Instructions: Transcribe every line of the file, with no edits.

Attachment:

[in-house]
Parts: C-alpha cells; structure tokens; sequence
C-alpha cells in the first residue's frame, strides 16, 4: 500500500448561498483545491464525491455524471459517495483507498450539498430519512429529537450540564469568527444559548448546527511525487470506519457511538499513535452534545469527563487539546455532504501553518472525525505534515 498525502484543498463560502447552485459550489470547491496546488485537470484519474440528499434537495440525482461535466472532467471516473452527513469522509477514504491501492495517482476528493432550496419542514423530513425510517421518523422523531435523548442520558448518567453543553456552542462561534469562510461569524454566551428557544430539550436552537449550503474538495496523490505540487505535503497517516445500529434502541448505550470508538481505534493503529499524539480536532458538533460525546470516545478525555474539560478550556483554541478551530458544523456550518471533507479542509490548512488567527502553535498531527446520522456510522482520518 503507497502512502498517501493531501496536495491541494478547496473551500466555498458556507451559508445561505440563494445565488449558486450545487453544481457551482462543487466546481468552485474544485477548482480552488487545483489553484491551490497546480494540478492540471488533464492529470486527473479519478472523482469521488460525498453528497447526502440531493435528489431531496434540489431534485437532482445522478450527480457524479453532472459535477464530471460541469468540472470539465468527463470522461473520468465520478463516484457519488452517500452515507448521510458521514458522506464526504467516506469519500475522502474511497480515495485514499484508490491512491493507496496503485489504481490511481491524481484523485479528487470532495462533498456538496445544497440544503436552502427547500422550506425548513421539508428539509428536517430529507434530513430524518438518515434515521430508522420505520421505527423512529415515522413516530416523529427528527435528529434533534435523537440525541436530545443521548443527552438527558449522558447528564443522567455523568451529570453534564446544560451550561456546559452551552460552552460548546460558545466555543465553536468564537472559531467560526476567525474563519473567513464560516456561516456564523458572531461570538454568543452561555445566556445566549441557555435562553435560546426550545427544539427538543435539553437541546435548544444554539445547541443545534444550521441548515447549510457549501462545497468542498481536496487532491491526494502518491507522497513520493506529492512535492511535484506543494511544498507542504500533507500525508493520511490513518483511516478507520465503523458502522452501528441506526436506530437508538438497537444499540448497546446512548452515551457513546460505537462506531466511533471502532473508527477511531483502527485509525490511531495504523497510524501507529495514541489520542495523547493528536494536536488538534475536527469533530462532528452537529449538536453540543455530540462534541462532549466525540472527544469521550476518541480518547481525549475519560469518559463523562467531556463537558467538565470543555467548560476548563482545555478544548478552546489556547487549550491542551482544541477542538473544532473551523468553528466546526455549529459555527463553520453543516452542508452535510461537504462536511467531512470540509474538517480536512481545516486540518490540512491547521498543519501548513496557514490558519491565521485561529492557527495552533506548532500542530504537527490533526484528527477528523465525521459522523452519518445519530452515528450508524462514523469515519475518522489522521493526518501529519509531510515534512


[in-house]
Parts: C-alpha cells; structure tokens; sequence
C-alpha cells in the first residue's frame, strides 16, 4: 500500500448561498483545491464525491455524471459517495483507498450539498430519512429529537450540564469568527444559548448546527511525487470506519457511538499513535452534545469527563487539546455532504501553518472525525505534515 498525502484543498463560502447552485459550489470547491496546488485537470484519474440528499434537495440525482461535466472532467471516473452527513469522509477514504491501492495517482476528493432550496419542514423530513425510517421518523422523531435523548442520558448518567453543553456552542462561534469562510461569524454566551428557544430539550436552537449550503474538495496523490505540487505535503497517516445500529434502541448505550470508538481505534493503529499524539480536532458538533460525546470516545478525555474539560478550556483554541478551530458544523456550518471533507479542509490548512488567527502553535498531527446520522456510522482520518 503507497502512502498517501493531501496536495491541494478547496473551500466555498458556507451559508445561505440563494445565488449558486450545487453544481457551482462543487466546481468552485474544485477548482480552488487545483489553484491551490497546480494540478492540471488533464492529470486527473479519478472523482469521488460525498453528497447526502440531493435528489431531496434540489431534485437532482445522478450527480457524479453532472459535477464530471460541469468540472470539465468527463470522461473520468465520478463516484457519488452517500452515507448521510458521514458522506464526504467516506469519500475522502474511497480515495485514499484508490491512491493507496496503485489504481490511481491524481484523485479528487470532495462533498456538496445544497440544503436552502427547500422550506425548513421539508428539509428536517430529507434530513430524518438518515434515521430508522420505520421505527423512529415515522413516530416523529427528527435528529434533534435523537440525541436530545443521548443527552438527558449522558447528564443522567455523568451529570453534564446544560451550561456546559452551552460552552460548546460558545466555543465553536468564537472559531467560526476567525474563519473567513464560516456561516456564523458572531461570538454568543452561555445566556445566549441557555435562553435560546426550545427544539427538543435539553437541546435548544444554539445547541443545534444550521441548515447549510457549501462545497468542498481536496487532491491526494502518491507522497513520493506529492512535492511535484506543494511544498507542504500533507500525508493520511490513518483511516478507520465503523458502522452501528441506526436506530437508538438497537444499540448497546446512548452515551457513546460505537462506531466511533471502532473508527477511531483502527485509525490511531495504523497510524501507529495514541489520542495523547493528536494536536488538534475536527469533530462532528452537529449538536453540543455530540462534541462532549466525540472527544469521550476518541480518547481525549475519560469518559463523562467531556463537558467538565470543555467548560476548563482545555478544548478552546489556547487549550491542551482544541477542538473544532473551523468553528466546526455549529459555527463553520453543516452542508452535510461537504462536511467531512470540509474538517480536512481545516486540518490540512491547521498543519501548513496557514490558519491565521485561529492557527495552533506548532500542530504537527490533526484528527477528523465525521459522523452519518445519530452515528450508524462514523469515519475518522489522521493526518501529519509531510515534512